Saturday, May 31, 2014

A Reason to Support Beijing's Winter Olympics Bid

I can't say I have felt much enthusiasm over Beijing's bid for the 2022 Winter Olympics. In fact, I had hoped another location would be chosen. I will refrain from detailing the reasons, because I might have had a change of heart after seeing a potential logo for the games if they take place in Beijing. The image conveys with great clarity the feelings of its creator and evoked such strong emotions from myself that tears nearly poured out of my eyes.

Without further hesitation, I present Anthony Tao's transcendent piece of art:

I look forward with great anticipation to seeing Tao's design for the mascot.

Children and Dogs on Huiyan Peak

Just because, here are a few photos of two girls, a boy, and two pet dogs I briefly met on Huiyan Peak (回雁峰) in Hengyang, Hunan:

two girls and a boy with two dogs sitting on a rock in Hengyang, Hunan, China

a dog in Hunan

two dogs in Hengyang

two girls and a boy with two dogs sitting on a rock in Hengyang, Hunan, China

Friday, May 30, 2014

The Power of Paper and Censorship in Thailand

One reason to read George Orwell's "Nineteen Eighty-Four" in paperback:

person holding a copy of George Orwell's "Nineteen Eighty-Four"

The silent reading protest against the military coup in Thailand occurred in a country which has seen a sharp recent increase in censorship. For one overview of the censorship now occurring in Thailand's traditional media and online social media see Aim Sinpeng's guest post on The Washington Post. A number of Thai companies have readily accommodated the military's requests, but foreign companies with online services popular in Thailand are proving to be more of a challenge. For example, Facebook and Google so far haven't displayed any eagerness to meet with Thai officials and "discuss online anticoup dissent".

Perhaps most telling about what the military has in mind for the long term are plans for a new system to monitor online expression in Thailand:
The director of the Ministry of Information and Communications Technology’s IT crime prevention bureau, Thanit Prapatanan, tells VOA it will likely be several months before the plan for the new control system is worked out.

Thanit cites the example of China, where he argues that filtering does not have a significant impact on society, rather it just blocks some websites deemed dangerous, but all Internet ports are not closed.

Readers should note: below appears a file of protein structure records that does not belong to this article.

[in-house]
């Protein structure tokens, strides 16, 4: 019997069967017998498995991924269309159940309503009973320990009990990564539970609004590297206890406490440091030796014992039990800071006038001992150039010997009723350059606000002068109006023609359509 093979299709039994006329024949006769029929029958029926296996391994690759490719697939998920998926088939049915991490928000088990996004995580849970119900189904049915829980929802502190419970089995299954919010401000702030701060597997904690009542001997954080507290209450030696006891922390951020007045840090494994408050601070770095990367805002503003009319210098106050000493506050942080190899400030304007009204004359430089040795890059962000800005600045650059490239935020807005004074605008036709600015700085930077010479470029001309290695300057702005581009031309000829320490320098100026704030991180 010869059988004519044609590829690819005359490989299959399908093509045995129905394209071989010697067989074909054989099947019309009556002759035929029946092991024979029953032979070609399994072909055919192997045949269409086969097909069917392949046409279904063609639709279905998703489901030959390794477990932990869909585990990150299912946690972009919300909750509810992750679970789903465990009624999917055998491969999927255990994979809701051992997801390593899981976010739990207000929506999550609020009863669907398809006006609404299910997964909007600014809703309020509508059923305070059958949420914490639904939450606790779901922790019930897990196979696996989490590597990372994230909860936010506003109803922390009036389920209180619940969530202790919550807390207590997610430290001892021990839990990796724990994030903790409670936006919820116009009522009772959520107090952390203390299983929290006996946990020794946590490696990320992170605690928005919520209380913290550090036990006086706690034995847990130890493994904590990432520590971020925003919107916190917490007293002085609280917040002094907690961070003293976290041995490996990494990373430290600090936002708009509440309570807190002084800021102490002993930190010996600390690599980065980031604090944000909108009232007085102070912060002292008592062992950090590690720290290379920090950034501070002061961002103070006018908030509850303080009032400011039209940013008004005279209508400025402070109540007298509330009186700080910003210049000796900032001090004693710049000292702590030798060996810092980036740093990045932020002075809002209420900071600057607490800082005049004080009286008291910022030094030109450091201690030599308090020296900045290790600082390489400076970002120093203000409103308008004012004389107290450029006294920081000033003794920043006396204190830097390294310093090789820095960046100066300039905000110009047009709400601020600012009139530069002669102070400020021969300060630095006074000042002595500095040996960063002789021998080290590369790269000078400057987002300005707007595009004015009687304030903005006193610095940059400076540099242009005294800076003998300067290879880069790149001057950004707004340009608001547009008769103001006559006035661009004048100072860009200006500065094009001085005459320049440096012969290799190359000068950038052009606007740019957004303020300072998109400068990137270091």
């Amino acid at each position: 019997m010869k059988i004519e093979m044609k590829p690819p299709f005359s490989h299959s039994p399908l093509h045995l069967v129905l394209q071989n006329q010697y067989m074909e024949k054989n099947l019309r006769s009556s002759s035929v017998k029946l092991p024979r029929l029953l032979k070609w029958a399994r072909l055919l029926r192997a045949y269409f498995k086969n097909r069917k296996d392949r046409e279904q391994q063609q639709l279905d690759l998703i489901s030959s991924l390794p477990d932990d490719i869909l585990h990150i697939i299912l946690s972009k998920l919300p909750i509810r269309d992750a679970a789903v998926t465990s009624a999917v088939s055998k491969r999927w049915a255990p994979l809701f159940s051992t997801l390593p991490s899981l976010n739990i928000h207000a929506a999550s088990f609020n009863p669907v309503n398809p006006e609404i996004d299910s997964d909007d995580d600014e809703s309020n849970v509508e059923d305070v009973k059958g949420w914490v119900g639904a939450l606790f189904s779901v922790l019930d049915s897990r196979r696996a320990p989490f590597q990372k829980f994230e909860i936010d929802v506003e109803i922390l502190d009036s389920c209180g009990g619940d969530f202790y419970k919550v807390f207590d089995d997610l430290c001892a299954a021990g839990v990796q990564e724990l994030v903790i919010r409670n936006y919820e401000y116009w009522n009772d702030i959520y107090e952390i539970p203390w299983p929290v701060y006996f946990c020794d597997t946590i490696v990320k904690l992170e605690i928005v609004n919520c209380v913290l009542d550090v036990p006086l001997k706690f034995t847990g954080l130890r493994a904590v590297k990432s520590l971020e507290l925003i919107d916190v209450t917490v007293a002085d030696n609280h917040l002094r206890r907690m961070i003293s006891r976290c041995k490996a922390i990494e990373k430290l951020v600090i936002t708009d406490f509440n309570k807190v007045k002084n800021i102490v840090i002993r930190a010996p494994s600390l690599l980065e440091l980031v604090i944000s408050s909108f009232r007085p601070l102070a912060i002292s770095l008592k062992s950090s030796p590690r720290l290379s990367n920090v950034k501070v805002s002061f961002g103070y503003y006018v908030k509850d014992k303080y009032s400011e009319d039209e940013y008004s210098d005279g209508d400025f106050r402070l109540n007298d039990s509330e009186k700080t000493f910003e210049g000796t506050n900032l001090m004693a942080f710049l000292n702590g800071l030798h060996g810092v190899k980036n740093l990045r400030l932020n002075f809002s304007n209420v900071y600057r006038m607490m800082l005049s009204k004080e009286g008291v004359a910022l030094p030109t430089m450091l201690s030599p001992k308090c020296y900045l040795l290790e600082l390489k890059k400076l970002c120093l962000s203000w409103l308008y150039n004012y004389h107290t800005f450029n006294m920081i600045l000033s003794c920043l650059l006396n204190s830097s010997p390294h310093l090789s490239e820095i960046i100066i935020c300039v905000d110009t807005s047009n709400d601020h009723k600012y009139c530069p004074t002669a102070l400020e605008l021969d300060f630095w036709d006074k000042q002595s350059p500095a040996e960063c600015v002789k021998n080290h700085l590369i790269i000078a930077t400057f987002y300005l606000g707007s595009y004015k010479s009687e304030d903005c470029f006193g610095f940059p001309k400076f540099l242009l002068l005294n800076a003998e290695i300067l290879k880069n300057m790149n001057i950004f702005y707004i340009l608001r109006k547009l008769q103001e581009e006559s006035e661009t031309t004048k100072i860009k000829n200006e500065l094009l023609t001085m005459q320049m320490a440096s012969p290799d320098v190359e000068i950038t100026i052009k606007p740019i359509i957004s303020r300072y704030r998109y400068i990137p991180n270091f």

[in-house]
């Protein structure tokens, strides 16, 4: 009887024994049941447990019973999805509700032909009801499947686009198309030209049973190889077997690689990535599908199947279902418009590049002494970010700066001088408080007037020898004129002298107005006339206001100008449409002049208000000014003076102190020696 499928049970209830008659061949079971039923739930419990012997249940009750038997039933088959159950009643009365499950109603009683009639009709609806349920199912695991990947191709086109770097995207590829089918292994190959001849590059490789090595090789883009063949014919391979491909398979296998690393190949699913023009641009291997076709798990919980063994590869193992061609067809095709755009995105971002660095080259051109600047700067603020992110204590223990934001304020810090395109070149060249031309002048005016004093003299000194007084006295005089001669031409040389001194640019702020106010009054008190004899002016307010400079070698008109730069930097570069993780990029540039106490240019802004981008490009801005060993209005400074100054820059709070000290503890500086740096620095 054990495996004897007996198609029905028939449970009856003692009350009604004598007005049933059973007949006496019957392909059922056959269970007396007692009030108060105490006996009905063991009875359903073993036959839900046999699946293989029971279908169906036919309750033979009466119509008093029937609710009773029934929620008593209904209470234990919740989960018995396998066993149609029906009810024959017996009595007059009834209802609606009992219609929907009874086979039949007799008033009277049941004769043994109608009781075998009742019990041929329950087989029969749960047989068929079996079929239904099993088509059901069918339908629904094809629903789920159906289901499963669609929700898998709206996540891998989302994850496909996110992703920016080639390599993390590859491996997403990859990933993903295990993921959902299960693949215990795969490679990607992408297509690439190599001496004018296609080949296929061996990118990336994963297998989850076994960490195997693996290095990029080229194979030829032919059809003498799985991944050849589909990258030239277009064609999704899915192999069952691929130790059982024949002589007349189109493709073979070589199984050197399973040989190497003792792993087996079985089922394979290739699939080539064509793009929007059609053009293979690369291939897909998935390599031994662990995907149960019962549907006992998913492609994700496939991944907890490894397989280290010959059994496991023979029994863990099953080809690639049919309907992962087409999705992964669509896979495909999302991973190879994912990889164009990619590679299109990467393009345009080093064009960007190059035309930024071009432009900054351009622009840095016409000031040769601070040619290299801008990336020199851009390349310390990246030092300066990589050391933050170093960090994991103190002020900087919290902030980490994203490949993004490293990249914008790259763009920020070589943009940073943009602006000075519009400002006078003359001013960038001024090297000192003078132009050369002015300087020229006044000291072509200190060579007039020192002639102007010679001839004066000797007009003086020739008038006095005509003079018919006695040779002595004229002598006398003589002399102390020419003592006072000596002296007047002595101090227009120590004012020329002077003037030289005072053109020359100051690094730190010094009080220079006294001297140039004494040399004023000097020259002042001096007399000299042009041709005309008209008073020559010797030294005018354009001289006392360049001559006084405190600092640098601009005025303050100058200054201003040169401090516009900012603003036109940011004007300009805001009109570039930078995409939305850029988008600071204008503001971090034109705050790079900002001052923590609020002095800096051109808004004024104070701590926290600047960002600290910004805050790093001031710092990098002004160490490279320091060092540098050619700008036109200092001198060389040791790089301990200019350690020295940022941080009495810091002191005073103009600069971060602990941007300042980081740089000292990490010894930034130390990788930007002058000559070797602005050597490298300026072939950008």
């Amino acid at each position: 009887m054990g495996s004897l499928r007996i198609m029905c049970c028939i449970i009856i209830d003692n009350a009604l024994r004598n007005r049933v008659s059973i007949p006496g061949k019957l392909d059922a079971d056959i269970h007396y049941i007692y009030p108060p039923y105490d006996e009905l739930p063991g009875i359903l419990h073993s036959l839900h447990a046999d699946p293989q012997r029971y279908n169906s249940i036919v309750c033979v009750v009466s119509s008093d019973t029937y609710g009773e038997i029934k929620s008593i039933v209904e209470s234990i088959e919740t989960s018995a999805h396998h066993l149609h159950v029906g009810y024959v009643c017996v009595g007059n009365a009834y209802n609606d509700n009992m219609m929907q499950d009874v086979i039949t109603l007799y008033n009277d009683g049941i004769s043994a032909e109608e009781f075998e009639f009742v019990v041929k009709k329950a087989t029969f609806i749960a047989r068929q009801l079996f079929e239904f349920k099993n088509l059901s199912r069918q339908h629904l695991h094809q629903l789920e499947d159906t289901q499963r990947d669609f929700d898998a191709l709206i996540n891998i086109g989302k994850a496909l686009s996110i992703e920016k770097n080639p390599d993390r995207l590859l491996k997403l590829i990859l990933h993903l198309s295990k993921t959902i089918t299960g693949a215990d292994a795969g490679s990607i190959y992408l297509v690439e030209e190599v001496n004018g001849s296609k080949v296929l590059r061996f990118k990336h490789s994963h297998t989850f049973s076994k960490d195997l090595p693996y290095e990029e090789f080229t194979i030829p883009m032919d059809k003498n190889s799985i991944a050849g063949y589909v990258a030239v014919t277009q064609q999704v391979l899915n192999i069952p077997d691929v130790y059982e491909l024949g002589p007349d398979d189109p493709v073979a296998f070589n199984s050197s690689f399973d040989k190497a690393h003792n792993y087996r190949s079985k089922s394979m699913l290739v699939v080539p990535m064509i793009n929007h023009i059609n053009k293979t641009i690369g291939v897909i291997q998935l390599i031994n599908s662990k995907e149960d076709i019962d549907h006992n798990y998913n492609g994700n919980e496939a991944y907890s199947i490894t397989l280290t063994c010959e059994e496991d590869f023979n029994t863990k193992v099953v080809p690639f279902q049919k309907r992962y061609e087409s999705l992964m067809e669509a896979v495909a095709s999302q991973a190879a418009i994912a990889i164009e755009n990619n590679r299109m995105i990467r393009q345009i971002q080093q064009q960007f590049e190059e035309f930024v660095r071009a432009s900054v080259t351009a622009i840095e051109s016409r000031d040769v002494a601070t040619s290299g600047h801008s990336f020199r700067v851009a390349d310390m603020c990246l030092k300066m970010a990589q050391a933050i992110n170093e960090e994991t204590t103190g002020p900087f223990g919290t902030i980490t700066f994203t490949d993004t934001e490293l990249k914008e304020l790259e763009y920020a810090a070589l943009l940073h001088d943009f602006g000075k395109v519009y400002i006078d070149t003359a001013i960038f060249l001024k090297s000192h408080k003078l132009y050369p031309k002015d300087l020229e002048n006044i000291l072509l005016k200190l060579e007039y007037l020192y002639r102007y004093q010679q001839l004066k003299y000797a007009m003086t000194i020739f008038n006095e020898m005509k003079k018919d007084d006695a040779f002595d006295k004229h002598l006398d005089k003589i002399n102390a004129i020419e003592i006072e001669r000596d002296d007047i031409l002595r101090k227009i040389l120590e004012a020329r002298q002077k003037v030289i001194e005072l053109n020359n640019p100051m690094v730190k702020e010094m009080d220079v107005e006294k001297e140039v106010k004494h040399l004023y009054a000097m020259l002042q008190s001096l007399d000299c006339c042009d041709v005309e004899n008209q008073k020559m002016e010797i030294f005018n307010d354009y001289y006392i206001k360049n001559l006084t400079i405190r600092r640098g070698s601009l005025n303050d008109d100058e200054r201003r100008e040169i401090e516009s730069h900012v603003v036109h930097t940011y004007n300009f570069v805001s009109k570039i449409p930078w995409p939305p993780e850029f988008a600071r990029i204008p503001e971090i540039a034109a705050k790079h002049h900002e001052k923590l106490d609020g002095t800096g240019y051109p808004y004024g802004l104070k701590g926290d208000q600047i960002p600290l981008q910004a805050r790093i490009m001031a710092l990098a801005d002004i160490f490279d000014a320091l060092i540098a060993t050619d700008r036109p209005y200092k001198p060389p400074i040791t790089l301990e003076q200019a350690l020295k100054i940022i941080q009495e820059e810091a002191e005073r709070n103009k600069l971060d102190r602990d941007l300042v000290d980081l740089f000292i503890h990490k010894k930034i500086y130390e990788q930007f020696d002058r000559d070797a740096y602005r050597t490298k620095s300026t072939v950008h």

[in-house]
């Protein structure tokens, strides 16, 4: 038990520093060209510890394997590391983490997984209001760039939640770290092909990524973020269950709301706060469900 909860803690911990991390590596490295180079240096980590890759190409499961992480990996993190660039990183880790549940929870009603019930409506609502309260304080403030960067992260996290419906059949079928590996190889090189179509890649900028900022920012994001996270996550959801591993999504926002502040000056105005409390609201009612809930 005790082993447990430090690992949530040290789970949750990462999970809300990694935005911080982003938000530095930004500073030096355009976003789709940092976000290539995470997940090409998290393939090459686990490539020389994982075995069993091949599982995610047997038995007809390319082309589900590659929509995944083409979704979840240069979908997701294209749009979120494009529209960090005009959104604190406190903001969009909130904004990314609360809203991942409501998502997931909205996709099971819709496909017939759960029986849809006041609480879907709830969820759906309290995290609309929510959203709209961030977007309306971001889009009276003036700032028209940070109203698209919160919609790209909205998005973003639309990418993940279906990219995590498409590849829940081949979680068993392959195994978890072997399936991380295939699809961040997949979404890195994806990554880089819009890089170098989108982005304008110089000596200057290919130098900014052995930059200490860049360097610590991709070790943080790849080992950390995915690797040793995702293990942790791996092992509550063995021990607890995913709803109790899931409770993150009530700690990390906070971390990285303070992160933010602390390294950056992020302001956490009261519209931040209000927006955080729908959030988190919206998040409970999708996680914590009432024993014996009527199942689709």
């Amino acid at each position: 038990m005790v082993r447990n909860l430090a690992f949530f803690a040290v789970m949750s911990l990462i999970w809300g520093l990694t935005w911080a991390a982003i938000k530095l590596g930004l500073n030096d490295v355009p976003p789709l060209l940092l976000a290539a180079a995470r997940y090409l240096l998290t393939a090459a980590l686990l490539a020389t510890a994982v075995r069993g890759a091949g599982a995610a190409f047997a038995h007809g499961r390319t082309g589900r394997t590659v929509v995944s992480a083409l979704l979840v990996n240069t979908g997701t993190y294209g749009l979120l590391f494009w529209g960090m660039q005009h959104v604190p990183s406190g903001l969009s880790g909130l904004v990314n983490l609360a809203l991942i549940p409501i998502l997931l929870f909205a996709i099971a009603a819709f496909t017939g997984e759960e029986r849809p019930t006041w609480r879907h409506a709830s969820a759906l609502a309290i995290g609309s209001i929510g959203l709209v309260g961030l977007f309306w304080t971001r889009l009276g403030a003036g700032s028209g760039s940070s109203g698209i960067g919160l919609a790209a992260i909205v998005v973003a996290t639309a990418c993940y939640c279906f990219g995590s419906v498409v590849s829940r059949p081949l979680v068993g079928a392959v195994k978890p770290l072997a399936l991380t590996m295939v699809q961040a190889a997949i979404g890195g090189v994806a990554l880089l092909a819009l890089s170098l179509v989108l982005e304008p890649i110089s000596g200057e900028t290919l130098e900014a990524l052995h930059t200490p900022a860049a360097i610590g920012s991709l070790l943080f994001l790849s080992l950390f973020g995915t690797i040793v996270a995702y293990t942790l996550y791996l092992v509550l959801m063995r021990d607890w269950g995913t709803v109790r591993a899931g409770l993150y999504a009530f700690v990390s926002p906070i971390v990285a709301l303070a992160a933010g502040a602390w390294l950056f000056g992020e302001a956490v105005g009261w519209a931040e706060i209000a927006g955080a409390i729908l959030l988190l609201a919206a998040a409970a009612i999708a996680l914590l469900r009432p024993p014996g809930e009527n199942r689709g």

Thanit's use of China as a positive example says much.

I won't try to guess what steps Thai's military will take next. But if Thailand follows China's lead in restricting online expression, it's hard to imagine that the censorship won't significantly impact Thailand's society in Twenty Fourteen.

Ads With Feline and British Touches for a Photography Studio in Hengyang

After two posts about American ads, I will bring things back to China while sticking with the ad theme.

One of the first sights after entering through the northeast gate of the locally popular Yueping Park (岳屏公园) in Hengyang, China, is a helpful map. Below the map is something perhaps less expected.

map for Yueping Park above an ad with a woman wearing a cat outfit

It is not an ad for the nearby Hengyang Zoo. Instead, it is an ad for a photography studio which might have a penchant for cats. Fate or blind luck later brought me to the studio's location. The two signs on the pedestrian street in front of it were hard to miss, if for no other reason than that they were directly in my path.

advertisements for a photography studio--one a photo of a wedding couple and the other a woman wear boxing gloves and a bra with a British flag design

I don't have any strong opinions about the ads like I did for the Apple or ESPN ads. But I will note that the British flag design on the one woman's top fits a fashion trend I have noticed in China. More on that topic in a later post.

Pink boxing gloves are a far less common sight.

Thursday, May 29, 2014

(I Believe That) I Like "Esa-Pekka's Verse" by Apple

ESPN's "I believe that we will win!" ad left me me a bit surprised and asking a few questions. Another ad I recently saw also left me surprised but did so in a rather positive manner.

The ad by Apple is remarkable for featuring Esa-Pekka Salonen, a conductor and composer of "contemporary classical" music. As Alex Ross notes, despite their incredible talents, artists like Salonen usually doesn't garner much mass-market attention. I would say more except that I don't need to, because Ross already wrote a great piece about the ad on The New Yorker.

(I Believe That) I Would Change This Sports Chant

Thanks to the glories of online social networking and VPNs, I recently saw this ESPN advertisement for the 2014 FIFA World Cup in Brazil: